To install a package if it’s not already installed use the following script :

#! /bin/bash

dpkg -l | grep -q "ii  $package_name" || sudo apt install "$package_name"

This script will quietly search (grep command with the option –quiet) the package name from the installed packages (represented by ii) from the output of the dpkg -l command. If the package is installed the second command sudo apt install $package name will not run, otherwise, it will install the package ( curl command line tool).

Install a package using double pipe in bash No output means the package (curl) was already installed.

3. Delete a File If it Exists

Sometimes you need to create a file but you’re not sure if any file with the same name already exists in your system & you just want to create a new one with that name. You can do that just by deleting the existing ones.

For that, first, check the existence of the file with the test operator -e & if this part is true (returns ‘0’ exit status), run the next part of the command using the && operator (executes the command only if the preceding one returns true).

To delete a file if it exists using Bash script, use the following code snippet:

#! /bin/bash

[ -e "$file_name"  ] && rm "$file_name" || echo "File not found: $file_name"

The script defines a variable with the file name to be checked as value & -e checks the file’s existence. If it exists, then the rm command removes it & as the first two parts of the commands will be executed the last part (after the || operator) won’t get executed. But, if the first two-part returns a non-zero value, the last part will be executed & display File not found: $file_name.

Remove a file if it exists The file input.txt wasn’t removed as it doesn’t exist in my system.


To sum up, the double pipe (||) operator is a simple yet powerful tool for conditional execution in Bash scripts. By understanding how it works & combining it with other operators, you can create much more effective & flexible scripts. Hope this writing helps you to understand the operator perfectly!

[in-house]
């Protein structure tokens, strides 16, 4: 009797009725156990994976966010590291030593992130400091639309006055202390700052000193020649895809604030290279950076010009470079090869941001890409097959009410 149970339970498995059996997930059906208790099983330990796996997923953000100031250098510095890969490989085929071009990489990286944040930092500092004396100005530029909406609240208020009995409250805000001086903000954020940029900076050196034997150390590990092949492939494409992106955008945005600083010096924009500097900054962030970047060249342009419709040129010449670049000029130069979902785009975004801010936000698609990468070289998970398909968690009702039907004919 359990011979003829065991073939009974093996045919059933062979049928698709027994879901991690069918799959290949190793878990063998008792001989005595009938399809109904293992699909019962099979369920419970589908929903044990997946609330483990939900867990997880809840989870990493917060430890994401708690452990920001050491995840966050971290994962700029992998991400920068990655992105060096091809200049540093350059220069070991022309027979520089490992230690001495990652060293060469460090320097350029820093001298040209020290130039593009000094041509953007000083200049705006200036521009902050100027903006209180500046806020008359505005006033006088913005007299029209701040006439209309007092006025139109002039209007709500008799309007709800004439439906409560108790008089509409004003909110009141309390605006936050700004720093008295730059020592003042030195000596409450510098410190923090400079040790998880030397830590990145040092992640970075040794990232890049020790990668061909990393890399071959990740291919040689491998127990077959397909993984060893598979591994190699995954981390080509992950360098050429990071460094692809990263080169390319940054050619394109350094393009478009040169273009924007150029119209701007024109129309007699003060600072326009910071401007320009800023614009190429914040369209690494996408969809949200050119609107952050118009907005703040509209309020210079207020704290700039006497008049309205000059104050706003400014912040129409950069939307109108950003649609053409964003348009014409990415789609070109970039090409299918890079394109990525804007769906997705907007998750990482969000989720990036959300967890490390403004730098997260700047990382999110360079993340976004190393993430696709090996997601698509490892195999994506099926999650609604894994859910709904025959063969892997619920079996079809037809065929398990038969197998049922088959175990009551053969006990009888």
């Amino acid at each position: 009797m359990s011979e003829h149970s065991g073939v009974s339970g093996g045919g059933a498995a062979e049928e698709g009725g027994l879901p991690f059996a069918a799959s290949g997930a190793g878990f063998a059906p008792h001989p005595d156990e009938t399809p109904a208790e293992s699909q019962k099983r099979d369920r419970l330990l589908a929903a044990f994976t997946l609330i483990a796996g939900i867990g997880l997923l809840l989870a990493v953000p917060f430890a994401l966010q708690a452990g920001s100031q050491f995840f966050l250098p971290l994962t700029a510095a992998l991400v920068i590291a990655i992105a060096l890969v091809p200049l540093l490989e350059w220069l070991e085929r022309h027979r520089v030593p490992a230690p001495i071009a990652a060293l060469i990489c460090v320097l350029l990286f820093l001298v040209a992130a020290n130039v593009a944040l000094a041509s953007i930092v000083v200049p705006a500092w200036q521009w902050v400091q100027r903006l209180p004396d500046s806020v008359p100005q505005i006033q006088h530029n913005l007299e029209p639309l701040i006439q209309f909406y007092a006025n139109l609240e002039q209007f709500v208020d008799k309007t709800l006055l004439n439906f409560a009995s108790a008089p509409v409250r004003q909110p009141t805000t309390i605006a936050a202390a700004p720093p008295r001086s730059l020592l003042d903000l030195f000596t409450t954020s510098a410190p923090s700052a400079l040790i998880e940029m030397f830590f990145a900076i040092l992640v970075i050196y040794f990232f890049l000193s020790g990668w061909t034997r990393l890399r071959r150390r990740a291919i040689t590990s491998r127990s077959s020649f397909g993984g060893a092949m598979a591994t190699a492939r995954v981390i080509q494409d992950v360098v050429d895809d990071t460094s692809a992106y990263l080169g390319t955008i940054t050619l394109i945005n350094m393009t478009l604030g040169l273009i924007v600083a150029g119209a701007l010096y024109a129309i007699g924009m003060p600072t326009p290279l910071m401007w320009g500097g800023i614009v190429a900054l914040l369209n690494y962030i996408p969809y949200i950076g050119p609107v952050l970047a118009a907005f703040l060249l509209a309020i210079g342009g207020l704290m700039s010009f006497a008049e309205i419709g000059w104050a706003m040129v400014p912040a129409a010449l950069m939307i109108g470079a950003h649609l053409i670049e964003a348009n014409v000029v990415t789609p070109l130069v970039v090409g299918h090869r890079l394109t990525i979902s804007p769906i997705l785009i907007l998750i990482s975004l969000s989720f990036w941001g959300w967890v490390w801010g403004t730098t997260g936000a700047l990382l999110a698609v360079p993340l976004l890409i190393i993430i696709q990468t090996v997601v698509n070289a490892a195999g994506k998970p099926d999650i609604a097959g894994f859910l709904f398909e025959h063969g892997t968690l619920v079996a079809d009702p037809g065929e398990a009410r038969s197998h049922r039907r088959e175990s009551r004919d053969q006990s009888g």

People Also Ask

What Does “||” in Bash Mean?

In Bash, the double-pipe || symbol is a logical operator used for the conditional execution of commands. Specifically, it is used to execute a command only if the command preceding it fails. This means if a command on the left side of || succeeds (exits with a status code of 0), the command on the right side of || will not be executed & vice versa.

What is a Pipe in Bash?

A ‘pipe’ is a technique used in Bash & other Unix-like shell environments for connecting the output of one command to the input of another command. It is represented by the vertical bar symbol |. The simple syntax for using pipe between 3 commands is, Command 1 | Command 2 | Command 3.

What is the Difference Between a Single Pipe and a Double Pipe?

The single pipe | is used for creating pipelines that allow the output of one command to be passed as input to another command, more like for chaining commands together. Whereas, the double pipe || is a logical OR operator used in conditional statements, in a simple context, to execute the second command only if the first command fails.

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<< Go Back to Bash Piping | Bash Redirection and Piping | Bash Scripting Tutorial

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Monira Akter Munny

Hello!! This is Monira Akter Munny. I'm a Linux content developer executive here, at SOFTEKO company. I have completed my B.Sc. in Engineering from Rajshahi University of Engineering & Technology in the Electrical & Electronics department. I'm more of an online gaming person who also loves to read blogs & write. As an open-minded person ready to learn & adapt to new territory, I'm always excited to explore the Linux world & share it with you! Read Full Bio